W

hen Lady Whistledown’s voiceover finally kicks in during the opening episode of Bridgerton’s second season, asking “Did you miss me?” like an 18th century Gossip Girl, the answer will surely be a resounding ‘yes’ from the Regency romance’s millions of fans.

In the year and a half since we first cordially made the acquaintance of the Bridgerton family, their friends, rivals and love interests – most notably the Duke of Hastings, played by Regé-Jean Page, whose performance earned him the inevitable Bond rumours that trail after every good-looking British actor in a well-received TV show – the series has become an international phenomenon. Before it was dethroned by Squid Game last summer, Bridgerton was the most popular series in Netflix’s history, watched by 82 million viewers in its first 28 days. That feat was surely helped along not just by salacious headlines about its racier-than-your-average-period-drama sex scenes, but by its inclusive, colour-conscious casting.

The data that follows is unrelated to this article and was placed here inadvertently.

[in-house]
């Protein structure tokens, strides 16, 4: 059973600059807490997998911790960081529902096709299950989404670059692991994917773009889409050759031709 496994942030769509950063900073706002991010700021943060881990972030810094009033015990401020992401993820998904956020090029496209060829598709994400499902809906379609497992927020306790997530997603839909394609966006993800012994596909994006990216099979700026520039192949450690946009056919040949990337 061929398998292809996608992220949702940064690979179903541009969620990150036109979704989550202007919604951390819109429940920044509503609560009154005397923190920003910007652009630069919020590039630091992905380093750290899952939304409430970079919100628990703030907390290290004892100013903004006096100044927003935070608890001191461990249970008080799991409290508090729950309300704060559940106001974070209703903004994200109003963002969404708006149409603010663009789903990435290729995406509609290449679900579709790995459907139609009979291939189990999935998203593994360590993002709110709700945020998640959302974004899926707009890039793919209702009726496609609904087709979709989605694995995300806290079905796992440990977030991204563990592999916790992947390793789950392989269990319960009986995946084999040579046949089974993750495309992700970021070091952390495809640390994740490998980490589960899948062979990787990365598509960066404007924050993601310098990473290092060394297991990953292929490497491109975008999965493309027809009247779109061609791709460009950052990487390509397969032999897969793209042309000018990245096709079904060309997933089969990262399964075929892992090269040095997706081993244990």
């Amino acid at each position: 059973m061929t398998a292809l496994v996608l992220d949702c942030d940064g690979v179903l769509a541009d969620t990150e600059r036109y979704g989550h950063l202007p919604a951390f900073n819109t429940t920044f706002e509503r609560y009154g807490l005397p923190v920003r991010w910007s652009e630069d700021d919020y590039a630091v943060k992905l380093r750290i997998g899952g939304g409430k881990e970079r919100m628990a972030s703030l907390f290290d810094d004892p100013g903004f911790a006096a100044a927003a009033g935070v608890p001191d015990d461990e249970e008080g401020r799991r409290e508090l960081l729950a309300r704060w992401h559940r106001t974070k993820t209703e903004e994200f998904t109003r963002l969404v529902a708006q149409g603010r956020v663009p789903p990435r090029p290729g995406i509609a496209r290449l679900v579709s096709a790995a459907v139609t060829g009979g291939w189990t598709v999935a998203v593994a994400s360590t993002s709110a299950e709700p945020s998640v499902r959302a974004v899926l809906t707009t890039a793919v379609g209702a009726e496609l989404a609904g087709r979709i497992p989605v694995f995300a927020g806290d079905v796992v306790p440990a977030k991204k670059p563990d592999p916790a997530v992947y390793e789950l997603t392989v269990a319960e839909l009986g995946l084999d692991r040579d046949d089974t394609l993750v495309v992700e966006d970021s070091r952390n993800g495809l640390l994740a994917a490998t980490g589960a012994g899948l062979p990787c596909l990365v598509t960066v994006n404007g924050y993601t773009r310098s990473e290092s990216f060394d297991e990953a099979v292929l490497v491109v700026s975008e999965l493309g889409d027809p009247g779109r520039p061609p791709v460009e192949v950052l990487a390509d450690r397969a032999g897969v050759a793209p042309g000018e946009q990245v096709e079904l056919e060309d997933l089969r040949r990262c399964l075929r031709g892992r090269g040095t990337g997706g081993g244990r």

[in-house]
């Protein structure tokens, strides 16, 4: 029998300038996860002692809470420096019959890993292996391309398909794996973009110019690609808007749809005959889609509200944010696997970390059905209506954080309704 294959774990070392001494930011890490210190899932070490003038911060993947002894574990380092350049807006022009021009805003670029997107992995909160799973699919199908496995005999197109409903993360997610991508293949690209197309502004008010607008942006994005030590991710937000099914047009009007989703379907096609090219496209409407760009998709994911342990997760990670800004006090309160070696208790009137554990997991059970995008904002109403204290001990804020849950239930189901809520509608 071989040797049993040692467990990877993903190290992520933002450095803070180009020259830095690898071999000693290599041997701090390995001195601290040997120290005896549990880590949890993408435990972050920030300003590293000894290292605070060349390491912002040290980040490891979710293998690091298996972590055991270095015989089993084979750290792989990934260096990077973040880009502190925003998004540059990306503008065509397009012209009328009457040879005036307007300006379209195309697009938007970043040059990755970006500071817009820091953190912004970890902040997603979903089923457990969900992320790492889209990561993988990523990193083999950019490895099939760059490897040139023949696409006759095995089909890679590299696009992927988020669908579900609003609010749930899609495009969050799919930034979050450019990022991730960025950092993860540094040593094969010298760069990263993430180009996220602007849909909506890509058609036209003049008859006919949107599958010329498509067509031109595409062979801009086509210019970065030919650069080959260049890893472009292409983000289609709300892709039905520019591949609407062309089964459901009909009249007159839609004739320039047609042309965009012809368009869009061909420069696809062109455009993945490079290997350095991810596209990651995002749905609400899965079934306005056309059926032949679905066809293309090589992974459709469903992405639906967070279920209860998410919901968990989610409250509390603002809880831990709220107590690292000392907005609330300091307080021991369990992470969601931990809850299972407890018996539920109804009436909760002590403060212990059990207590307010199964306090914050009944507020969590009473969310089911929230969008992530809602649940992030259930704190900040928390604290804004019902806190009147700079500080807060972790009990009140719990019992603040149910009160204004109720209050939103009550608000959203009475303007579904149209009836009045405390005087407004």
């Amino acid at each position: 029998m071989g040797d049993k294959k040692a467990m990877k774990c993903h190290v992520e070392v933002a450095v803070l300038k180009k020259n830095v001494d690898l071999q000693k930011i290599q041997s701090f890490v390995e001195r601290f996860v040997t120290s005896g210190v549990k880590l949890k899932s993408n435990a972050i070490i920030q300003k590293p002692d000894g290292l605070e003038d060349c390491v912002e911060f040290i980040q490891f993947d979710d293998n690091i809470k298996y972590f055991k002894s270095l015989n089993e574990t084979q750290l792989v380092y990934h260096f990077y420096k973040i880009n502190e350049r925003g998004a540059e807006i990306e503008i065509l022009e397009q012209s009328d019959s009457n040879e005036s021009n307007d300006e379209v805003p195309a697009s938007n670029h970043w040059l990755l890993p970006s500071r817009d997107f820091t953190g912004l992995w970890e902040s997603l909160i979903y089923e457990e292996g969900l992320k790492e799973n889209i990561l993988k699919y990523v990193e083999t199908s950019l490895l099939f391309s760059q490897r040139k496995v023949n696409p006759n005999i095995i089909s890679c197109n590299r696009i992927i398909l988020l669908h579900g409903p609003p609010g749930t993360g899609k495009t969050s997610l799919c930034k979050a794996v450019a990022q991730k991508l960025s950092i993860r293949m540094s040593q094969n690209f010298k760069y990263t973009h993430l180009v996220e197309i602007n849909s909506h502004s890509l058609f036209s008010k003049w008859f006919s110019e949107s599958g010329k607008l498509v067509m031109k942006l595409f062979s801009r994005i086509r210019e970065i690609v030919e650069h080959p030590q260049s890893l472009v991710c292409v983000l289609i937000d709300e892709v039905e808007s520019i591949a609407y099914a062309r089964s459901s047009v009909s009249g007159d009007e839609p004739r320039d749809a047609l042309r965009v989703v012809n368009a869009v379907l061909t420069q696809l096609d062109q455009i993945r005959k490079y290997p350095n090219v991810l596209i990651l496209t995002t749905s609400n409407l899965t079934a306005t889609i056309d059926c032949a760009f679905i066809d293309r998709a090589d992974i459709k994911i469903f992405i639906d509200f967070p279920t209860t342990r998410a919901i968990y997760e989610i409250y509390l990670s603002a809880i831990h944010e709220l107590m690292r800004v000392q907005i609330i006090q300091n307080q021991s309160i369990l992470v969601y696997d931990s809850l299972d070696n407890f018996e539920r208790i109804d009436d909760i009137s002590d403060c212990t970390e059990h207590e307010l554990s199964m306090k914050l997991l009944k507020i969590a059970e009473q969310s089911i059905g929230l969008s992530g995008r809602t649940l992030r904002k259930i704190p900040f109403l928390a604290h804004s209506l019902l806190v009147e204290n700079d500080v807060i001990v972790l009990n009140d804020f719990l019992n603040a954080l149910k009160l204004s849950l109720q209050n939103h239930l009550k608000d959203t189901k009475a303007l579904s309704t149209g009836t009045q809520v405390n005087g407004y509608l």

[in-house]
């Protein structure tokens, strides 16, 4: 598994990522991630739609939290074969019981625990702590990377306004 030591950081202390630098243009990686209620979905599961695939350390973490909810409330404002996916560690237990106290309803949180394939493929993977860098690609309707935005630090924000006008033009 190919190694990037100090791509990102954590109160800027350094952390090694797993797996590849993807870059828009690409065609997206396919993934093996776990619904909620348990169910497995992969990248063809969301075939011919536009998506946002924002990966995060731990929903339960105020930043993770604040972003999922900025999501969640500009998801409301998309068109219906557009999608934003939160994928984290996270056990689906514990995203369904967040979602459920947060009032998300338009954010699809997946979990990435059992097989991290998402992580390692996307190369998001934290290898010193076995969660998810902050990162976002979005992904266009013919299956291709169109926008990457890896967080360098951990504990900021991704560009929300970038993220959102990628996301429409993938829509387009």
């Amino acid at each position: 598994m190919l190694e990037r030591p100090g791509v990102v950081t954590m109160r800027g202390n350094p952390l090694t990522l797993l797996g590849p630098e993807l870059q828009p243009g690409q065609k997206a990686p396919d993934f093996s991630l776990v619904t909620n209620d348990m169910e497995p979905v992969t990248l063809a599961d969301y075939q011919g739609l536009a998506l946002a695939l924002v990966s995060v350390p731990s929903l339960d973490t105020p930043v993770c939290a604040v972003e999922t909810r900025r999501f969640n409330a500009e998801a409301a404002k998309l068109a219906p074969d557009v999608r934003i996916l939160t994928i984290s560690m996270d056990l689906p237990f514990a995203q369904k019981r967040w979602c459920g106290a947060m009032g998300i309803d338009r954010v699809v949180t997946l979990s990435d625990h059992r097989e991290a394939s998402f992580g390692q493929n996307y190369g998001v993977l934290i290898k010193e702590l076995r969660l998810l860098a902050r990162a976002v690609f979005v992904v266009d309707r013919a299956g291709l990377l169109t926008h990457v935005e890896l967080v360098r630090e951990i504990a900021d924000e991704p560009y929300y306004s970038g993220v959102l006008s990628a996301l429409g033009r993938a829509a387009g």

Expectations for the latest instalment, then, are higher than one of Queen Charlotte (Golda Rosheuvel)’s towering headpieces – albeit slightly tempered by the absence of Page, who announced his decision to leave the Ton behind last year. Can the series recapture that initial spark without one of its most swooned-over characters?

The Bridgerton clan is back – this time the focus is on Anthony (Jonathan Bailey, far right)